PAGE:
It

It

by

Stephen King

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The Paper Boat Symbol Analysis

The Paper Boat Symbol Icon

The paper boat is a paraffin-lined boat made out of a piece of the classified section of the Derry News. Bill Denbrough makes the boat for his little brother, George Denbrough, who plays with it on the flooded streets of Derry. The boat, which careens along the sidewalks while George chases after it, is a symbol of innocence. Innocence, like the paper boat, is a fragile thing that can be harmed by forces beyond its control, just as George is mortally wounded by Pennywise the Dancing Clown when his boat gets stuck in a storm drain and George goes to retrieve it.

Yet even after George’s death, the narrator says that the boat “was still afloat and still running on the breast of the flood when it passed the incorporated town limits of Derry, Maine.” This suggests that innocence can triumph over evil by enduring. The narrator imagines the paper boat reaching the sea, “like a magic boat in a fairy tale,” and thriving in the indifferent universe that is the ocean. When Bill sends his first book off to be published, he chooses The Viking Press because he likes its ship logo—another sign that he wishes to recapture, in his adult life, the childhood innocence and happiness that becomes elusive after George’s death.

The Paper Boat Quotes in It

The It quotes below all refer to the symbol of The Paper Boat. For each quote, you can also see the other characters and themes related to it (each theme is indicated by its own dot and icon, like this one:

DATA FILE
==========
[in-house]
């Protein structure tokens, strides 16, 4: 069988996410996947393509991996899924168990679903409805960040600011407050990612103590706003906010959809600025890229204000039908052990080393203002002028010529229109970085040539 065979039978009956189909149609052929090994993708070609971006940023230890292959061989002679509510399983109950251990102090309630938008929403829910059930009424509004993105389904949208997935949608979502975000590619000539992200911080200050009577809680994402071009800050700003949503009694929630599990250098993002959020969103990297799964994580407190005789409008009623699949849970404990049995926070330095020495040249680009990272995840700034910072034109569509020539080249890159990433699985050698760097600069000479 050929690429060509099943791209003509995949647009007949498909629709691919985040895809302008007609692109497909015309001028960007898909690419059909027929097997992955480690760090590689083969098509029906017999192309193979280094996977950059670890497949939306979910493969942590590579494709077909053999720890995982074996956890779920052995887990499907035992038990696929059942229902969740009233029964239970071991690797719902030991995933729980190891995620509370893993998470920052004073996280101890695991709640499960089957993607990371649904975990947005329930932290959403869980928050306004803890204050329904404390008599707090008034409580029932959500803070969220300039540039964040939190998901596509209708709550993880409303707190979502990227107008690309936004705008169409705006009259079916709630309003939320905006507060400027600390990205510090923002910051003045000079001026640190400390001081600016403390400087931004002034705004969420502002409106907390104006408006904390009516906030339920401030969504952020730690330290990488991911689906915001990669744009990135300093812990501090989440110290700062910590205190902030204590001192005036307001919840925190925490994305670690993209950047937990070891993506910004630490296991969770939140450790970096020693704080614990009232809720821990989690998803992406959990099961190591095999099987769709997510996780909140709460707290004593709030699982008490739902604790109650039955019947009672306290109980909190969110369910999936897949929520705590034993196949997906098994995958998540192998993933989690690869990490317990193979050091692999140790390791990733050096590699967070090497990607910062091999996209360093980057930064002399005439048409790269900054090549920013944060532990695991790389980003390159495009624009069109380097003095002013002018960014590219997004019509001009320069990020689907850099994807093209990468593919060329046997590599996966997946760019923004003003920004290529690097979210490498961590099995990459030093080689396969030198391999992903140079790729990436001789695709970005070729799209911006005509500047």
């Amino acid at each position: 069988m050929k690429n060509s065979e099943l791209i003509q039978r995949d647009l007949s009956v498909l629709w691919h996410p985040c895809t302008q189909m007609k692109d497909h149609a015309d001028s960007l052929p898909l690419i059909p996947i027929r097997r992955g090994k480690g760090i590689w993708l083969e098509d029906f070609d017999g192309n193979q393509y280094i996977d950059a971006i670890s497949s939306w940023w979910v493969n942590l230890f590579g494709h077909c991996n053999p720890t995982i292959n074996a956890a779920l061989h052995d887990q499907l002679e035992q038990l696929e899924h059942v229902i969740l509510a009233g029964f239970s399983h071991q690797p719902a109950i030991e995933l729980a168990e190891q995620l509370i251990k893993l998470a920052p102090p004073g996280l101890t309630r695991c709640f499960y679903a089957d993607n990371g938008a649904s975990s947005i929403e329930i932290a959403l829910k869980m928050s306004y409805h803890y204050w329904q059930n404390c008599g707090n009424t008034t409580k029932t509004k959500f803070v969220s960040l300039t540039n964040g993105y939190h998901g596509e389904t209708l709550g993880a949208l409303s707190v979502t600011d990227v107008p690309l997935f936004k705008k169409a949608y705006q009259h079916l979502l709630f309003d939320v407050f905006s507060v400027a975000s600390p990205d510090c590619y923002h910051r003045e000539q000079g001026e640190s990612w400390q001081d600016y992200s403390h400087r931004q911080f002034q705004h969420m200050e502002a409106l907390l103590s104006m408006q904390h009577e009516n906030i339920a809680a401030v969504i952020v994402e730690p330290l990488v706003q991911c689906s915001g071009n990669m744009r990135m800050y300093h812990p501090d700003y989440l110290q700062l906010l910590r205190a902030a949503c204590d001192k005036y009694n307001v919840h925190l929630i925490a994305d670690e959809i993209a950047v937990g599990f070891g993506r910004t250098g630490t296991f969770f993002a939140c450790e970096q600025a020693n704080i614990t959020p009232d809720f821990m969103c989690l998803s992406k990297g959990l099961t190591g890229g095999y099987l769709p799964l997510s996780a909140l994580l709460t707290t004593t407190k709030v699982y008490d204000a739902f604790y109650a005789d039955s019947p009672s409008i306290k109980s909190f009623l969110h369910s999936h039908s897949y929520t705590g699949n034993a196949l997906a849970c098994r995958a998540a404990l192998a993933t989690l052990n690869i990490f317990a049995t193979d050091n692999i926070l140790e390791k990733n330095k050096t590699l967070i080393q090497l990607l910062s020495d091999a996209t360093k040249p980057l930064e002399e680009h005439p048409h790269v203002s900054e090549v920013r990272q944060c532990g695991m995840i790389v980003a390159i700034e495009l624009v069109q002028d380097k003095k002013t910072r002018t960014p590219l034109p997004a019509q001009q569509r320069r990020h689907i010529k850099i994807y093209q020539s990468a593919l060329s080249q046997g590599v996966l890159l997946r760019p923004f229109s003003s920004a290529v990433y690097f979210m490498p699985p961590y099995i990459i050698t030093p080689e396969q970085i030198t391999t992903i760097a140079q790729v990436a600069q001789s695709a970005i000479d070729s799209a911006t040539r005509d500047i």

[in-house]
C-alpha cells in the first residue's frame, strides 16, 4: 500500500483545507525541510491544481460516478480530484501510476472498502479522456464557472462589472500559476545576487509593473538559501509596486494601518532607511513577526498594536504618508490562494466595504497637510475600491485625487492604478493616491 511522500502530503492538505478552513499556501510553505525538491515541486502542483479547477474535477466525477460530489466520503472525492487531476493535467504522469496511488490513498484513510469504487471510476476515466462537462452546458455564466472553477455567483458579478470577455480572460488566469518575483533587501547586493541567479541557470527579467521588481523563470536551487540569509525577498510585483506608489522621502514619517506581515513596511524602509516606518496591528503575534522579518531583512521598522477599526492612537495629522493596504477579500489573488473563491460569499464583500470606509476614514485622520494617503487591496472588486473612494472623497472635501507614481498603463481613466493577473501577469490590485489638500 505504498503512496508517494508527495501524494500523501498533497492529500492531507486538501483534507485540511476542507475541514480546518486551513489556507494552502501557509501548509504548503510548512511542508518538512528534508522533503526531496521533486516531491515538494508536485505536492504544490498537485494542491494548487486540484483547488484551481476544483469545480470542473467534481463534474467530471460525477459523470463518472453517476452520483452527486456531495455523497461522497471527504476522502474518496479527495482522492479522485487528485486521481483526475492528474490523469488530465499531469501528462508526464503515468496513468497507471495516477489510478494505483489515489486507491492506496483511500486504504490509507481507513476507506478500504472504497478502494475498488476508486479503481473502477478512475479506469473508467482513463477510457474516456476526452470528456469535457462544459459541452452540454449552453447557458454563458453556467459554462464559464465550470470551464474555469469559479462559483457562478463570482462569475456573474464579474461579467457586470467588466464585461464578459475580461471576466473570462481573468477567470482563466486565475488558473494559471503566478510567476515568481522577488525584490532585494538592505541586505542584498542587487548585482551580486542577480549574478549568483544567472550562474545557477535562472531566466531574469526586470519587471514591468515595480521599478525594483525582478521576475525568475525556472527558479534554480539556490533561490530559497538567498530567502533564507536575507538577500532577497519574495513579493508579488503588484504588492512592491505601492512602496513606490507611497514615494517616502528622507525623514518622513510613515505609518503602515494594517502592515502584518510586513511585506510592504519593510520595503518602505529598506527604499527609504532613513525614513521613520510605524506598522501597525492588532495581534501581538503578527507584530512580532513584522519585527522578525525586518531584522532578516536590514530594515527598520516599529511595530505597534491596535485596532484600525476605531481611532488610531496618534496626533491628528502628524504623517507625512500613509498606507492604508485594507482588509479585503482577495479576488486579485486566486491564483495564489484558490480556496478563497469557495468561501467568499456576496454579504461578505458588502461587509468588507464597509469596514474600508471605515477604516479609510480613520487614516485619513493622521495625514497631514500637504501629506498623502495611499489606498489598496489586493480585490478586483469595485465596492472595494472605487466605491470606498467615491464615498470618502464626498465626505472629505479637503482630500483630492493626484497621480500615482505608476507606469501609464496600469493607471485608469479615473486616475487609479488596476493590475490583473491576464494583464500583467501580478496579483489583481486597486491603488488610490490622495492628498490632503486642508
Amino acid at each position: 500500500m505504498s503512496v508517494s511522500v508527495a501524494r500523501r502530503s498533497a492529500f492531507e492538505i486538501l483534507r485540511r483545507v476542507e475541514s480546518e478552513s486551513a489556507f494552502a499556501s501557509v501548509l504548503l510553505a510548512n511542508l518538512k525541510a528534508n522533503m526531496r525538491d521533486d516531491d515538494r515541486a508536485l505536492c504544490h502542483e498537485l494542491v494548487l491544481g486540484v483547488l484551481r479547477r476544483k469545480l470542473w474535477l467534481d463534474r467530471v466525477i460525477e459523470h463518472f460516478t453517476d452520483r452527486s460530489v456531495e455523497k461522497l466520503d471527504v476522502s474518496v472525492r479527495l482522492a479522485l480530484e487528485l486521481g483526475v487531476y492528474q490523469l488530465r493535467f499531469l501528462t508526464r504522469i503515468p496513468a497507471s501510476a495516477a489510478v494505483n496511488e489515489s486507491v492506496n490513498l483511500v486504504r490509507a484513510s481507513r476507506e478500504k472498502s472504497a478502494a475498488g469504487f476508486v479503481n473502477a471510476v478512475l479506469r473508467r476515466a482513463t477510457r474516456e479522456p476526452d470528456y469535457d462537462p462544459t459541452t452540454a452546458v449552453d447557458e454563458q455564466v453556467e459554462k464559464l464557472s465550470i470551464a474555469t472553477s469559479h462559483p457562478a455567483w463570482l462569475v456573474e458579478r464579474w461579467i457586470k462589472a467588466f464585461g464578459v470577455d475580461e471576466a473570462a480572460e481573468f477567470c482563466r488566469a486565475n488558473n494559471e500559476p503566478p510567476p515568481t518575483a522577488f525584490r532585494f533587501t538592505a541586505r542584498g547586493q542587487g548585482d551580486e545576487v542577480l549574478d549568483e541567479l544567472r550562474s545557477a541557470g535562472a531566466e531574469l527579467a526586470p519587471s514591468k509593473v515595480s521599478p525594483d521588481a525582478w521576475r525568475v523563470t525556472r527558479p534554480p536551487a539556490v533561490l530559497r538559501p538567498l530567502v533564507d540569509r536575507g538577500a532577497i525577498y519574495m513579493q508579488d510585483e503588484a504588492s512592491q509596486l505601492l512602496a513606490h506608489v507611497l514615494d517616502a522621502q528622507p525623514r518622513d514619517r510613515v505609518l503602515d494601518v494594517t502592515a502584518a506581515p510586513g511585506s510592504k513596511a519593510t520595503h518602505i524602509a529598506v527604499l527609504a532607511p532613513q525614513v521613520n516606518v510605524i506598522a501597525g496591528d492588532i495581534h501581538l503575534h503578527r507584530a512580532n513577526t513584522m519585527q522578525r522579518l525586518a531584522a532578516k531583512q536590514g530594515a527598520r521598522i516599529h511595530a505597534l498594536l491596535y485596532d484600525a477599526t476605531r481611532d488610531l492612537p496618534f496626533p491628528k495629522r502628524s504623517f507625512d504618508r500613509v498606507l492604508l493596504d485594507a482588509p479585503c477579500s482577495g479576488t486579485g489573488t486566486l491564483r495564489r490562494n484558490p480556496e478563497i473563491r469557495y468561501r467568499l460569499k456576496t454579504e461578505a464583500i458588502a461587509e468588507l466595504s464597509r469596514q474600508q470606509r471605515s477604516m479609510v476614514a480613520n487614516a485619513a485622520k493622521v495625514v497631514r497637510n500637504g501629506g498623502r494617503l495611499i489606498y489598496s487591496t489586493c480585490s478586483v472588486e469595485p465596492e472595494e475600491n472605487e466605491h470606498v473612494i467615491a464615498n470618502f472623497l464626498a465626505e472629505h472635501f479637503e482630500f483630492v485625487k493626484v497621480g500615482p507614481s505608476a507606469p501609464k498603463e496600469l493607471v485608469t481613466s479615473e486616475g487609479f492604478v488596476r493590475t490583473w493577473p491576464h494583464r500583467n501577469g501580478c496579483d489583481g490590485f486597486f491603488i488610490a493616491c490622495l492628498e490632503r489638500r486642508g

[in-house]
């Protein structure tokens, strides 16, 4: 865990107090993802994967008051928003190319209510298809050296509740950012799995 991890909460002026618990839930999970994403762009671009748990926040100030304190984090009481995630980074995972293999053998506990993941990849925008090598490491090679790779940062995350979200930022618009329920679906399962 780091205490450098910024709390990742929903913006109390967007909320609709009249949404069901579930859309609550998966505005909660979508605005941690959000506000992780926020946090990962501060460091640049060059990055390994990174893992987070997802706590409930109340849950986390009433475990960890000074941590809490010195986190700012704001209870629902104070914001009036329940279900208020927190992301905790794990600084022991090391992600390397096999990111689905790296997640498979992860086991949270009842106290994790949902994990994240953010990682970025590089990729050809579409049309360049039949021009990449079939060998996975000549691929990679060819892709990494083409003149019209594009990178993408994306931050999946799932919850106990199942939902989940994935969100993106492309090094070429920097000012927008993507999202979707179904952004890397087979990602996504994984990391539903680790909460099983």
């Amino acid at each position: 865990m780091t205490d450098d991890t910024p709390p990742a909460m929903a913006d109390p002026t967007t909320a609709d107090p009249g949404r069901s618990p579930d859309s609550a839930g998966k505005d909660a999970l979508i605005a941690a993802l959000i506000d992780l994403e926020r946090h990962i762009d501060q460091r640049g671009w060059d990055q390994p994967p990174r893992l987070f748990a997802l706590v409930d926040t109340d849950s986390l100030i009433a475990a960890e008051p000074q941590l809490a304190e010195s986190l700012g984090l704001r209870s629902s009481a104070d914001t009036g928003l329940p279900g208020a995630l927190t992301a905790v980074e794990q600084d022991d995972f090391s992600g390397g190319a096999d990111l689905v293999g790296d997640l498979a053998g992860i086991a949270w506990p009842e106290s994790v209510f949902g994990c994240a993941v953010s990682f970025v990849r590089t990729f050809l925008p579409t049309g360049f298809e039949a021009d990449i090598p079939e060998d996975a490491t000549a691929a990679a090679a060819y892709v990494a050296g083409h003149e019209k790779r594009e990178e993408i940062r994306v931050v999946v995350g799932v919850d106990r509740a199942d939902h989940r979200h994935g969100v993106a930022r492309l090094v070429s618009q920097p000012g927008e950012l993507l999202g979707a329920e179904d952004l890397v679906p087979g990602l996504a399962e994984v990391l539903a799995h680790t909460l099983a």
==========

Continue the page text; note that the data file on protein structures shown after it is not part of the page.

Evil and the Supernatural Theme Icon
). Note: all page numbers and citation info for the quotes below refer to the Scribner edition of It published in 2017.
Chapter 21 Quotes

Bill marked it as a paper boat. Stan saw it as a bird rising toward the sky—a phoenix, perhaps. Michael saw a hooded face—that of crazy Butch Bowers, perhaps, if it could only be seen. Richie saw two eyes behind a pair of spectacles. Beverly saw a hand doubled up into a fist. Eddie believed it to be the face of the leper, all sunken eyes and wrinkled snarling mouth—all disease, all sickness, was stamped into that face. Ben Hanscom saw a tattered pile of wrappings and seemed to smell old sour spices […] Henry Bowers would see it as the moon, full, ripe…and black.

Related Symbols: The Paper Boat
Page Number: 1048
Explanation and Analysis:
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The Paper Boat Symbol Timeline in It

The timeline below shows where the symbol The Paper Boat appears in It. The colored dots and icons indicate which themes are associated with that appearance.
Chapter 1: After the Flood
Evil and the Supernatural Theme Icon
Storytelling and Memory Theme Icon
...of 1957 and does not end for another 28 years. It starts after a paper boat made from newspaper floats into a gutter “swollen with rain.” It has been raining steadily... (full context)
Evil and the Supernatural Theme Icon